With the Dems back in power, there’s good business for Elmendorf, even at the gym

Whatever success Steve Elmendorf has had as a lobbyist — and he’s had plenty since Democrats took over Congress — there remains a humbling difference between this life and an old one.

“The vast majority of people who came to see me when I was Dick Gephardt’s chief of staff were in some fashion sucking up to me,” Elmendorf says. “In my current job, I have to go up to the Hill and suck up to people.”

But Elmendorf doesn’t mind giving deference. Whether he’s paying homage to members and staffers he worked with or making introductions to new members and the new crop of young staffers, the important point is that they are all Democrats.

And the most important point is that they are in the majority.

“I really love the Congress. I like being up there. I like talking to people. I like the members. I like the senators,” says Elmendorf, who has retained a boyish ebullience despite having suffered in the minority for eight years and worked on two losing presidential campaigns.

“I had been there a long time and [lobbying] just seemed like the natural thing to do, to figure out a way to still be involved in Congress.”

Elmendorf, who turns 47 this Wednesday, has been involved in politics for more than 20 years, after getting his start as a field organizer for Vice President Walter Mondale’s 1984 run for the White House. But he’s still a babe in the woods as far as lobbying goes. After working as a deputy campaign manager to Sen. John KerryJohn Forbes KerryLobbying world Kerry: Trump not pursuing 'smart' or 'clever' plan on North Korea Tillerson will not send high-ranking delegation to India with Ivanka Trump: report MORE (D-Mass.) in 2004, a job he took after managing Gephardt’s campaign, Elmendorf went to work as a lobbyist at Bryan Cave, building a bipartisan lobbying shop with Republican Jack Oliver.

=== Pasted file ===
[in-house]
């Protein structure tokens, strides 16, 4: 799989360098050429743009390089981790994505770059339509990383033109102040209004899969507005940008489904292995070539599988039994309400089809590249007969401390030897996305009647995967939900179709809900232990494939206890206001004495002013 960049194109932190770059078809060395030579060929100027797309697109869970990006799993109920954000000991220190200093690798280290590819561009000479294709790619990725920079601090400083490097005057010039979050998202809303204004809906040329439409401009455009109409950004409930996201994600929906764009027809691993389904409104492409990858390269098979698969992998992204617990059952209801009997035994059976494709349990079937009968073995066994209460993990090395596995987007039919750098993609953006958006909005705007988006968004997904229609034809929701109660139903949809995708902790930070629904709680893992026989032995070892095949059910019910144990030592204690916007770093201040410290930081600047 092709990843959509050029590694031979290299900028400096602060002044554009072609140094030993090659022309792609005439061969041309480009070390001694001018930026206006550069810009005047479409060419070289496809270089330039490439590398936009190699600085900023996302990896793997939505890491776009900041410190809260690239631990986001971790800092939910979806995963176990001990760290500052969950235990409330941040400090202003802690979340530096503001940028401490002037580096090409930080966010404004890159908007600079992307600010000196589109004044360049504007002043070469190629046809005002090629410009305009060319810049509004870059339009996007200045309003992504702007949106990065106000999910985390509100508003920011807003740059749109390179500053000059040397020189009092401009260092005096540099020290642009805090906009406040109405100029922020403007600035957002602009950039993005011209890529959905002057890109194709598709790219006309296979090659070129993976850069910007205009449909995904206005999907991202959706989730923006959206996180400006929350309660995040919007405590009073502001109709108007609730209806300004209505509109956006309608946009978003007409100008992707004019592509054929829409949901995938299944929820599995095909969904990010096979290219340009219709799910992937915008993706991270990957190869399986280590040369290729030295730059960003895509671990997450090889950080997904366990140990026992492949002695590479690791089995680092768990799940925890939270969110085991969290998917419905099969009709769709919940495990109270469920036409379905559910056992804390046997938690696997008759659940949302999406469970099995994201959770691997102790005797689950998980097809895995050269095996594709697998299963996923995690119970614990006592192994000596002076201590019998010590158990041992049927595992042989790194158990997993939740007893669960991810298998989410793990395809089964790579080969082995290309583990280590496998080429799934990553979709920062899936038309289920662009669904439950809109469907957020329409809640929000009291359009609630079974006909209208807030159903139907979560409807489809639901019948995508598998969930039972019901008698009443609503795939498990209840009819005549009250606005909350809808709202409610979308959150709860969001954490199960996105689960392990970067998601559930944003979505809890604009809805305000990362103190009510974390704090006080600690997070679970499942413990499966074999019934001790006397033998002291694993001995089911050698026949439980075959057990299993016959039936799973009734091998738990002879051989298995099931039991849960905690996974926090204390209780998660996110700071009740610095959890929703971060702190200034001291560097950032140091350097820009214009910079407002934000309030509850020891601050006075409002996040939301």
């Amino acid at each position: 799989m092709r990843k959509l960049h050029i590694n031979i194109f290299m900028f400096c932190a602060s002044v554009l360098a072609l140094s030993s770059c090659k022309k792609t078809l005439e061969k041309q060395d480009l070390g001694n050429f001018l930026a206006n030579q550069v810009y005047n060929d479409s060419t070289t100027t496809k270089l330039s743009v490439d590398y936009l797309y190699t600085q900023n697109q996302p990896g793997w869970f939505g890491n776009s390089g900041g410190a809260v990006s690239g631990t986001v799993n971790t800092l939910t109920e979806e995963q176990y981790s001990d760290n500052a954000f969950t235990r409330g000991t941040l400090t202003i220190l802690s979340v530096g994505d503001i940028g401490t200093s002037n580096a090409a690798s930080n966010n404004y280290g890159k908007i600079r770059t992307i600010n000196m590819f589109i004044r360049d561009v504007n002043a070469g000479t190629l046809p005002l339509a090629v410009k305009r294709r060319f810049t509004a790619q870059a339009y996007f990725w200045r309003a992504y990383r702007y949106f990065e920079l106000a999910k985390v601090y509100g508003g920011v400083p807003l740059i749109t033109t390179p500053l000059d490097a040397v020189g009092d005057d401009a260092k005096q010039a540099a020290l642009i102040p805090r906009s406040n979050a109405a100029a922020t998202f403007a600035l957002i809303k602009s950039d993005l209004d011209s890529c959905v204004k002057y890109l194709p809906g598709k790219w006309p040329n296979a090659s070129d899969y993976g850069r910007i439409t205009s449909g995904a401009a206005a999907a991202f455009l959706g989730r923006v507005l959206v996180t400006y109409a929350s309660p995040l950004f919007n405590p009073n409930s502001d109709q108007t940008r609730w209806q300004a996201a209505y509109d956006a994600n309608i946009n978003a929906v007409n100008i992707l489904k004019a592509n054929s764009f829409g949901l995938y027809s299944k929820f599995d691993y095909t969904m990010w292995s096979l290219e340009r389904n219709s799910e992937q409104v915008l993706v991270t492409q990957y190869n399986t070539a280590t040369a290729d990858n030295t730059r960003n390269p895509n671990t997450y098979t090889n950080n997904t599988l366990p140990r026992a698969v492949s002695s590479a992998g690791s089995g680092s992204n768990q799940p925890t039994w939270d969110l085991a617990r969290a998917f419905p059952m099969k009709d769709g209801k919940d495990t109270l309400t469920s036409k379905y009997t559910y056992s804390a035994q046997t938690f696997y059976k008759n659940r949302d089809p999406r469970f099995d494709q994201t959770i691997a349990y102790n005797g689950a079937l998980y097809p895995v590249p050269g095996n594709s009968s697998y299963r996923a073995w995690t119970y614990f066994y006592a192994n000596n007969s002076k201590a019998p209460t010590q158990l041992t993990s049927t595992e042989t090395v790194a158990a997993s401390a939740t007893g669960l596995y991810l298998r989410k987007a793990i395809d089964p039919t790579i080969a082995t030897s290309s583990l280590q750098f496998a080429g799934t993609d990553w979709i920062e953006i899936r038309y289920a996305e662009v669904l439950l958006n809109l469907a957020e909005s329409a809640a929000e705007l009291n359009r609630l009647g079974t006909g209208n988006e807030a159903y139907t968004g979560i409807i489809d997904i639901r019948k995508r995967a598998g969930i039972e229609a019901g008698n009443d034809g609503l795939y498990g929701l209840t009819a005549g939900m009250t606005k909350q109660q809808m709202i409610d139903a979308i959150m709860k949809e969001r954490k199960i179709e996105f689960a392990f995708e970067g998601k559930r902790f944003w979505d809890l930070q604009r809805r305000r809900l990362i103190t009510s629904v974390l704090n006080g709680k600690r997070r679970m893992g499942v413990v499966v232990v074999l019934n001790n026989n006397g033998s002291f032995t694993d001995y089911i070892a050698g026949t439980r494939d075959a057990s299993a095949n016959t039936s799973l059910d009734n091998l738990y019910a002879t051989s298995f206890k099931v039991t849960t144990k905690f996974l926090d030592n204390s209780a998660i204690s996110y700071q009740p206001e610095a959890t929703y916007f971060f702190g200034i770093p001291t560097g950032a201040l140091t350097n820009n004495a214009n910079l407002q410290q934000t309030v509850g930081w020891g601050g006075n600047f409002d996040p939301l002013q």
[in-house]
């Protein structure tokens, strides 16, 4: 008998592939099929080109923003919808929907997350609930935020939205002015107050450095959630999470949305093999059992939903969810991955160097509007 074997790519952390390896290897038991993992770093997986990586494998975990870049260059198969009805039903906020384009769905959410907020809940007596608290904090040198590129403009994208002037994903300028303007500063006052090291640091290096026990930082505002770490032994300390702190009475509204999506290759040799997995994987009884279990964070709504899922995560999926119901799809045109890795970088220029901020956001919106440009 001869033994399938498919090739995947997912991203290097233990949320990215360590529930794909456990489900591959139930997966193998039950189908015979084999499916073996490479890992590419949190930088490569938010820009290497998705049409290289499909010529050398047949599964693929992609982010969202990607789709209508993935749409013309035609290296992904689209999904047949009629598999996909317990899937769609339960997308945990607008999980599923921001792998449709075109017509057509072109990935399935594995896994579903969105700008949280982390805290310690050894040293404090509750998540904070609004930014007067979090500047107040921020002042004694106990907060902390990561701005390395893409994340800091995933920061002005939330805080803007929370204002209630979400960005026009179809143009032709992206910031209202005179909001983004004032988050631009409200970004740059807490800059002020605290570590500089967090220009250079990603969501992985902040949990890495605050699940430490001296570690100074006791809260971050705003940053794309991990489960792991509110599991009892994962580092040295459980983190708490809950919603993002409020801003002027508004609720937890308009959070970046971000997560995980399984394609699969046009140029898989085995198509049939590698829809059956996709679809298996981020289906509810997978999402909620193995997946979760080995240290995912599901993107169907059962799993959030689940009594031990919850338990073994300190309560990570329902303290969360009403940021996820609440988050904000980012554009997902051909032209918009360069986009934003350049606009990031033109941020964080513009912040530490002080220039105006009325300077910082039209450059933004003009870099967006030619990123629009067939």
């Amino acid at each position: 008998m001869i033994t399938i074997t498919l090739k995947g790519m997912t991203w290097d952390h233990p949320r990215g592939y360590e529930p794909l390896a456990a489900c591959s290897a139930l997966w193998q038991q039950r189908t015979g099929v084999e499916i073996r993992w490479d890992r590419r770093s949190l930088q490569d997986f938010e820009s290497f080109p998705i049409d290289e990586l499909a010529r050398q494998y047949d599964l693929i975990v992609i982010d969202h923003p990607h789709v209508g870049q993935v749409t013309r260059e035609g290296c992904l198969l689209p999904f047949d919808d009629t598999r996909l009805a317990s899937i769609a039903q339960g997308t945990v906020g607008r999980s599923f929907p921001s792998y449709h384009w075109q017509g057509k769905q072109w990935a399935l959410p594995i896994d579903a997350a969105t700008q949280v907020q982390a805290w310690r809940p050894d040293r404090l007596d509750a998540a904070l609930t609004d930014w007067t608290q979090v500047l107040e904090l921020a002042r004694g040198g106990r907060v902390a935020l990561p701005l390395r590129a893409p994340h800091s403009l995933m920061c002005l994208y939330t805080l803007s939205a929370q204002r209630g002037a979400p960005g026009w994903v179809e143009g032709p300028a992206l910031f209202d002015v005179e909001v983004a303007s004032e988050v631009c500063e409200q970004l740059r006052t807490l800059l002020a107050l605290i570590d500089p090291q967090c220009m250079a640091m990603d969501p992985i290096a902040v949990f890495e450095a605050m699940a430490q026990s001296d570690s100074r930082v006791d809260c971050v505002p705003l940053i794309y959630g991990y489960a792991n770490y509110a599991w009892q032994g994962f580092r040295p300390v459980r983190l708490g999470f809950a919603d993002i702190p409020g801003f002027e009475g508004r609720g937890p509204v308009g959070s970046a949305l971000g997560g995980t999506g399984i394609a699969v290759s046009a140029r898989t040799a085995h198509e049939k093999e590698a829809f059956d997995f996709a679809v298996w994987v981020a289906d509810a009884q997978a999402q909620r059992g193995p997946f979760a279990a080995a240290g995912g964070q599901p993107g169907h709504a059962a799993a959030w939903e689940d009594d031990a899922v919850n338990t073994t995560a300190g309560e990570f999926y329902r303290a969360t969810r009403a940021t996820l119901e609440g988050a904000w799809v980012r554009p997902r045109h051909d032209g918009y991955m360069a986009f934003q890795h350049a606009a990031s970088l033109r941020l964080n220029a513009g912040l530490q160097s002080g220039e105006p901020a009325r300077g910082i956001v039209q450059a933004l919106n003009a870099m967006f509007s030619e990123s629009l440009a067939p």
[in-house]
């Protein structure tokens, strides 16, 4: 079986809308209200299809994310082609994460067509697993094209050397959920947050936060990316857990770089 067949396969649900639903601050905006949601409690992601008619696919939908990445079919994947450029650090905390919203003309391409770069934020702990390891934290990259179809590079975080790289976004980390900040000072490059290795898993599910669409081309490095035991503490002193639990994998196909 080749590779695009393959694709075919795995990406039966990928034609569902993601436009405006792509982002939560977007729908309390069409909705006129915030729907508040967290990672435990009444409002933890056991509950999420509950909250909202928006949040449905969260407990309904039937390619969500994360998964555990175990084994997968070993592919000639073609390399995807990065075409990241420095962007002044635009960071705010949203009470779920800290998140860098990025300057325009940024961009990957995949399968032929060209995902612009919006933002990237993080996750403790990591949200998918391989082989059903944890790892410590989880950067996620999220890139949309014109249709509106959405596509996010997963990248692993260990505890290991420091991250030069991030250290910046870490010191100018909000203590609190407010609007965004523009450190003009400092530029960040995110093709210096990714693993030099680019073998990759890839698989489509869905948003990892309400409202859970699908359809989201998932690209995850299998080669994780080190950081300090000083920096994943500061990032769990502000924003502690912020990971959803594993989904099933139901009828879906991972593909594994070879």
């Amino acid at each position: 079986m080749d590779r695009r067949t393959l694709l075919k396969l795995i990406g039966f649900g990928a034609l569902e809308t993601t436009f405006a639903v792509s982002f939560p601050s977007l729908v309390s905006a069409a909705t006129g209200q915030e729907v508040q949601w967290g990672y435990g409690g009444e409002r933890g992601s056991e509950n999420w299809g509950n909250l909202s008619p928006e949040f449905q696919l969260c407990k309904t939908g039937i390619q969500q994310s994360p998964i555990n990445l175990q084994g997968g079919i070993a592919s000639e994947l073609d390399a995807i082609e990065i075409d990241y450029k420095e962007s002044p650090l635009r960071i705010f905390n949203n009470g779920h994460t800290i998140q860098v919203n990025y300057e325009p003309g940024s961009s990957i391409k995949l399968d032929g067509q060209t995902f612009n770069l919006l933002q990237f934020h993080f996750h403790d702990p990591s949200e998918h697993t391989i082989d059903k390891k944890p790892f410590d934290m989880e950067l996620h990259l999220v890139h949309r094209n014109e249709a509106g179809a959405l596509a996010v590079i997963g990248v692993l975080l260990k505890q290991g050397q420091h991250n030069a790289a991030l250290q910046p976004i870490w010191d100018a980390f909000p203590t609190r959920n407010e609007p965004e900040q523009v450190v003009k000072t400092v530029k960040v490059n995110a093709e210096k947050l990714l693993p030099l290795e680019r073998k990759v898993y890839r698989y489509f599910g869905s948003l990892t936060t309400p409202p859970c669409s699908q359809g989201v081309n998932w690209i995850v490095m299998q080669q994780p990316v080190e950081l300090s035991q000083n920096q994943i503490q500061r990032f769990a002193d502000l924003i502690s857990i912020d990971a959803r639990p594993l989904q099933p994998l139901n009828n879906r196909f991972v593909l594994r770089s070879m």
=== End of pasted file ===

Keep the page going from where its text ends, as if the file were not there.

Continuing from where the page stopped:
He struck out on his own when Democrats won the House and the Senate in November. After ignoring the party for years, companies were eager to hire Democrats to make inroads with the new majority. Another reason he left, he adds, was that a conflict at Bryan Cave kept him from signing a client he wanted to represent.

Elmendorf Strategies now has three lobbyists — Elmendorf and fellow Democrats Shanti Stanton and Kristi Kennedy — and 14 clients, including blue-chippers like Microsoft, Union Pacific, Northwest Airlines, Shell Oil and the Coalition for Patent Fairness, the client for whom he left Bryan Cave.

Top staffers on Capitol Hill run their own little fiefdoms. Elmendorf found he didn’t have to do much to be busy, as there was always a line of people who wanted him to do something for them, to “suck up,” as he says.

The transition to the hyper-competitive world of K Street, where you ask instead of grant, can be awkward for former aides. That is perhaps especially true for Democratic ones, whose political outlook is not always a natural fit for corporate clients.

But Elmendorf, whose New Jersey family raised him a Democrat, has embraced the job with such enthusiasm that he once made a pitch while riding a bike at the gym at 6:15 a.m. As he pedaled, he read a Washington Post business story about a company with a problem. Elmendorf promptly called its Washington representative on his BlackBerry to say he could help. Now the company is a client, though he won’t say which one.